The Orangerie Museum

The Orangerie is one of my favourite museums in Paris. I’ve often heard it described as a jewel-like museum. It’s just the right size, not too crowded, is home to a collection of beautiful works, and regularly puts on fascinating temporary exhibitions. It’s one of those museums you can go to again and again and never get tired of.

The Orangerie was built in 1852 to house the orange trees of the Tuileries gardens that surround it, with a glass facade facing south across the Seine river. It was then put to various other uses, as a concert hall, an exam room or to house soldiers on leave from the trenches during WWI, and was not modified until the 1920’s when Monet donated his water lily paintings with very specific instructions for how he wanted them displayed. It has since been modified again, adding the Post-Impressionist Walter-Guillaume collection, and was fully restored in 2006, demolishing the upper level and moving the Walter-Guillaume collection into a newly developed lower level so that the Nympheas could once again be seen how Monet intended, their aspect changing with the changes in the natural daylight that floods in from outside.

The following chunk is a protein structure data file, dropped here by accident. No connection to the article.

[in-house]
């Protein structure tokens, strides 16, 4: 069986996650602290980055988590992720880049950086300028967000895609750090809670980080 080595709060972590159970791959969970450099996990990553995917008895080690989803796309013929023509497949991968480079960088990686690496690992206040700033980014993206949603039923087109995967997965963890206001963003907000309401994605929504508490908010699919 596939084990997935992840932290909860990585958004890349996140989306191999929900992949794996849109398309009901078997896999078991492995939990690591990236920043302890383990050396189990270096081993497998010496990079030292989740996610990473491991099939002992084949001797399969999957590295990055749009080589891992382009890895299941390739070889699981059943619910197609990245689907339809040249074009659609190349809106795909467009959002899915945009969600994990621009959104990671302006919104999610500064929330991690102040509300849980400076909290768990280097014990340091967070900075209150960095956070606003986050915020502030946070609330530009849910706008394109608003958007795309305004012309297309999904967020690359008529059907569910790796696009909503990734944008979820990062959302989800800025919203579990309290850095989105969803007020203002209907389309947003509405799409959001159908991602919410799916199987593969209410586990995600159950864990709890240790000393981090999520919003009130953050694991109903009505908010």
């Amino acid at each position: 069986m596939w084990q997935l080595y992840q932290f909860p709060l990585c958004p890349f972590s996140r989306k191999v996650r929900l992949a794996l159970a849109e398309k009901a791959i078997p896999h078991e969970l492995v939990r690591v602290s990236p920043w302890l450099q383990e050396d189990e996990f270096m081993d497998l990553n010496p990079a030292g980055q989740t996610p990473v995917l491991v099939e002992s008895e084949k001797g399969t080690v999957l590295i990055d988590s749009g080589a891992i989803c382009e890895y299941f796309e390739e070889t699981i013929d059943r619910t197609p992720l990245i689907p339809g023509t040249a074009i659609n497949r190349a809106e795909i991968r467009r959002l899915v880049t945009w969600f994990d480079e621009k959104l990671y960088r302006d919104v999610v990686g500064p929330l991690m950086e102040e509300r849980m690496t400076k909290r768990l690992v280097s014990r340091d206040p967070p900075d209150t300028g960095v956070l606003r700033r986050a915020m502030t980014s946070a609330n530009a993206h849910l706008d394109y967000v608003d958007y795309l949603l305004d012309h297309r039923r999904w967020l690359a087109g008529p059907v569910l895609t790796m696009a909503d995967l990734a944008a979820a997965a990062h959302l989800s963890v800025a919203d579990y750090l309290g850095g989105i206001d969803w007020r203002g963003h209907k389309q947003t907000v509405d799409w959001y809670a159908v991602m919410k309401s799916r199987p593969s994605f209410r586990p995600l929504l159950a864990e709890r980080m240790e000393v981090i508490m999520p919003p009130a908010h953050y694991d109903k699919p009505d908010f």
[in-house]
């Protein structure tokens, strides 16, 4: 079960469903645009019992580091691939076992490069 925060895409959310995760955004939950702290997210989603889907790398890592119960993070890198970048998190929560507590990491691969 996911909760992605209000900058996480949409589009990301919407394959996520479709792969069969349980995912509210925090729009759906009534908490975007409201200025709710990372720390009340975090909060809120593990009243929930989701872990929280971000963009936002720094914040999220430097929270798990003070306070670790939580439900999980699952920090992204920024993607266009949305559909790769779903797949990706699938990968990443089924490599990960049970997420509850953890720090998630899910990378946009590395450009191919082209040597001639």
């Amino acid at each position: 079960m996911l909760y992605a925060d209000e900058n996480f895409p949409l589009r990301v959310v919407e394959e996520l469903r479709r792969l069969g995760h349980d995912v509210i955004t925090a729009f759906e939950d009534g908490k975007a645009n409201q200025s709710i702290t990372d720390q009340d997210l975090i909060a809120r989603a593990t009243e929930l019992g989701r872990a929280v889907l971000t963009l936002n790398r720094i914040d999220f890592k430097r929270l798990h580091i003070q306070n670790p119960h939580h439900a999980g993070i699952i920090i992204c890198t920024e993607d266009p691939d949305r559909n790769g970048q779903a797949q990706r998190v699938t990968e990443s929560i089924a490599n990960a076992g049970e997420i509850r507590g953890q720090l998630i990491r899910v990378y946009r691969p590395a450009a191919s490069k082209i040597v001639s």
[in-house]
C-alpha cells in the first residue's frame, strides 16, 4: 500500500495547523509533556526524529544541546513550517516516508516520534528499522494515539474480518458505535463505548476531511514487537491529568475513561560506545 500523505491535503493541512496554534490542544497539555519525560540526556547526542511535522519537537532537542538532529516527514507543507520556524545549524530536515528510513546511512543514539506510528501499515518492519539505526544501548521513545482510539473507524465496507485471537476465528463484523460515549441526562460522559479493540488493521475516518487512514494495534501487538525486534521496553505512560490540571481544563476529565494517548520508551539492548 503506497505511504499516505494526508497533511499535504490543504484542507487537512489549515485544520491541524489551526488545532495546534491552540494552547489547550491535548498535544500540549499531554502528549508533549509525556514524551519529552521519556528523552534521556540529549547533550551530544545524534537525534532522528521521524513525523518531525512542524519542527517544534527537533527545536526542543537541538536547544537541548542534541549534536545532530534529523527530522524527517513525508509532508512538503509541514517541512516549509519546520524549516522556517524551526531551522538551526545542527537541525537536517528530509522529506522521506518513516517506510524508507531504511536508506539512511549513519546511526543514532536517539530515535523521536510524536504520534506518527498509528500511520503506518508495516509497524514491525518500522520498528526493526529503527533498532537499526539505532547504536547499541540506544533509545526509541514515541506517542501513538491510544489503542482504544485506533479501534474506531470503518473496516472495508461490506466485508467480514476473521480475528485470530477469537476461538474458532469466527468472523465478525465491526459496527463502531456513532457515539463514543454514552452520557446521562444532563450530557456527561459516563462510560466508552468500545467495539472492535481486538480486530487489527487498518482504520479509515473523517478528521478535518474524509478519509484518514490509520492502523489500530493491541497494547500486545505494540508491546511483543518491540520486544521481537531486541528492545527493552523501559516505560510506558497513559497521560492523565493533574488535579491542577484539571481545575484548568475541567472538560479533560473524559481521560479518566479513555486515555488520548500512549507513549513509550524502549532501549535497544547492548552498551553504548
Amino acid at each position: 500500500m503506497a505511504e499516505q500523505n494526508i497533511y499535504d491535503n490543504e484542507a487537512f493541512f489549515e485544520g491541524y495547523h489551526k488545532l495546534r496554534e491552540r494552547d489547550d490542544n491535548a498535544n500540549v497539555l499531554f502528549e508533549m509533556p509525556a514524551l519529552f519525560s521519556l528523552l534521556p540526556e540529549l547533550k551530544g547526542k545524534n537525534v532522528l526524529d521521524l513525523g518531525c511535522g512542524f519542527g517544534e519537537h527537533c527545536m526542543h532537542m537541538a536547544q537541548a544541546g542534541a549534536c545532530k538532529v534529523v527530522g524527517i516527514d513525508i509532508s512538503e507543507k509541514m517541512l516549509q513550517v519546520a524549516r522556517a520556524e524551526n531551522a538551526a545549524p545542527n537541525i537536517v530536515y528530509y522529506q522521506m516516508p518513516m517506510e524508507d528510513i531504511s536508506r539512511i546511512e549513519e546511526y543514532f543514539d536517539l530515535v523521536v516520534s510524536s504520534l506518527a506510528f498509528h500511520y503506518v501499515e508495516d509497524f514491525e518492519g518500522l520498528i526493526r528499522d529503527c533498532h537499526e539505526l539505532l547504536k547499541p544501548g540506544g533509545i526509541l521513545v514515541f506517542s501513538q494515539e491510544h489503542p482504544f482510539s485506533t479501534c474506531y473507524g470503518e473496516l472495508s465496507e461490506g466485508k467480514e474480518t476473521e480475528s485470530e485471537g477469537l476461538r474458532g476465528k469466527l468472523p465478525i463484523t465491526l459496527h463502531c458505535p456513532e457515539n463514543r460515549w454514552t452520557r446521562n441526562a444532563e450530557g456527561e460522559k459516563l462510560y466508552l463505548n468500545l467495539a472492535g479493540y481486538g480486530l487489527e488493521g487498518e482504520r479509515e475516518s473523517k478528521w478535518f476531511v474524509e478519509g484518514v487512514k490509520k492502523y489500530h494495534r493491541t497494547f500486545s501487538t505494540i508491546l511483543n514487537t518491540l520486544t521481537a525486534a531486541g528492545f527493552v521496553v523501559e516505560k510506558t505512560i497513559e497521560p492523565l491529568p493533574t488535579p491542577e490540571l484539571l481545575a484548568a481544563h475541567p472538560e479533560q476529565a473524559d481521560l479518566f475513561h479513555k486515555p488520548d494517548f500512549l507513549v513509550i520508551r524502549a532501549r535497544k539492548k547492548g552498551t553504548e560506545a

Probably the most spectacular section of the museum are the rooms dedicated to eight giant paintings of Monet’s Nympheas – each is 2m by 6m. The paintings were donated by Monet in 1922 and are shown exactly as he wanted them to be, on curved walls in two simple oval shaped rooms full of natural, diffused light that allow the works to surround you on all sides. They have actually been glued to the walls, and stayed in the museum throughout WWII and all the renovation works.

However don’t just go for the water lilies. Don’t miss the Walter-Guillaume collection downstairs, featuring works by Cezanne, Renoir, Utrillo, Matisse, Picasso and Soutine, amongst others. This newest level is also full of natural light, and the Soutine collection is said to be the best in Paris.

The museum also puts on regularly changing temporary exhibitions which are included in the ticket price, the current one is dedicated to Guillaume Apollinaire.

Make sure you buy a ticket online before you go as lines can get long.

  • Musée de l’Orangerie, Jardin des Tuileries, 75001 Paris. metro: Concorde

Open daily except Tuesdays 9:00 – 18:00

Museum website (in English)

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